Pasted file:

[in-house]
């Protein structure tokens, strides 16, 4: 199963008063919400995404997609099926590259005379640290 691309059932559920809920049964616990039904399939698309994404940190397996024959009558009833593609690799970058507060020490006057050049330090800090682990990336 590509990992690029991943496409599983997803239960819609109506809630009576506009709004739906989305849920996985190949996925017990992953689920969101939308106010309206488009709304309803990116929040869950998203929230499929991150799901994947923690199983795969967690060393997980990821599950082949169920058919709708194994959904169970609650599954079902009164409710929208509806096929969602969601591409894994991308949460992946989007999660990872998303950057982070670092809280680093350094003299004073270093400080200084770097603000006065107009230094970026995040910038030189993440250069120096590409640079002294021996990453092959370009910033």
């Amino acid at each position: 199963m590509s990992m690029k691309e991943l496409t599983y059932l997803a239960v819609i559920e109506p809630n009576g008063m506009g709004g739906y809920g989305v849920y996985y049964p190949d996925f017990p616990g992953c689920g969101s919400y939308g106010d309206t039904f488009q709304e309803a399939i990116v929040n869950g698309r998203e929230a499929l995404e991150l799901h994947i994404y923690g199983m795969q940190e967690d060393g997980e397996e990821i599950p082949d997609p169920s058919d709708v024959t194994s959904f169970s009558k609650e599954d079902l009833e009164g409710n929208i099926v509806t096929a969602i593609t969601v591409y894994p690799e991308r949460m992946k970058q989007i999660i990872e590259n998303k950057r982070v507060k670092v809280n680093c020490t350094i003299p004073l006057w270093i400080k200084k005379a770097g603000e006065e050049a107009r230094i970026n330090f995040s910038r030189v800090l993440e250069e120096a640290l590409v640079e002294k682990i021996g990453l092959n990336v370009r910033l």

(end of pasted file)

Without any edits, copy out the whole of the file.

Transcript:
[in-house]
């Protein structure tokens, strides 16, 4: 199963008063919400995404997609099926590259005379640290 691309059932559920809920049964616990039904399939698309994404940190397996024959009558009833593609690799970058507060020490006057050049330090800090682990990336 590509990992690029991943496409599983997803239960819609109506809630009576506009709004739906989305849920996985190949996925017990992953689920969101939308106010309206488009709304309803990116929040869950998203929230499929991150799901994947923690199983795969967690060393997980990821599950082949169920058919709708194994959904169970609650599954079902009164409710929208509806096929969602969601591409894994991308949460992946989007999660990872998303950057982070670092809280680093350094003299004073270093400080200084770097603000006065107009230094970026995040910038030189993440250069120096590409640079002294021996990453092959370009910033």
């Amino acid at each position: 199963m590509s990992m690029k691309e991943l496409t599983y059932l997803a239960v819609i559920e109506p809630n009576g008063m506009g709004g739906y809920g989305v849920y996985y049964p190949d996925f017990p616990g992953c689920g969101s919400y939308g106010d309206t039904f488009q709304e309803a399939i990116v929040n869950g698309r998203e929230a499929l995404e991150l799901h994947i994404y923690g199983m795969q940190e967690d060393g997980e397996e990821i599950p082949d997609p169920s058919d709708v024959t194994s959904f169970s009558k609650e599954d079902l009833e009164g409710n929208i099926v509806t096929a969602i593609t969601v591409y894994p690799e991308r949460m992946k970058q989007i999660i990872e590259n998303k950057r982070v507060k670092v809280n680093c020490t350094i003299p004073l006057w270093i400080k200084k005379a770097g603000e006065e050049a107009r230094i970026n330090f995040s910038r030189v800090l993440e250069e120096a640290l590409v640079e002294k682990i021996g990453l092959n990336v370009r910033l």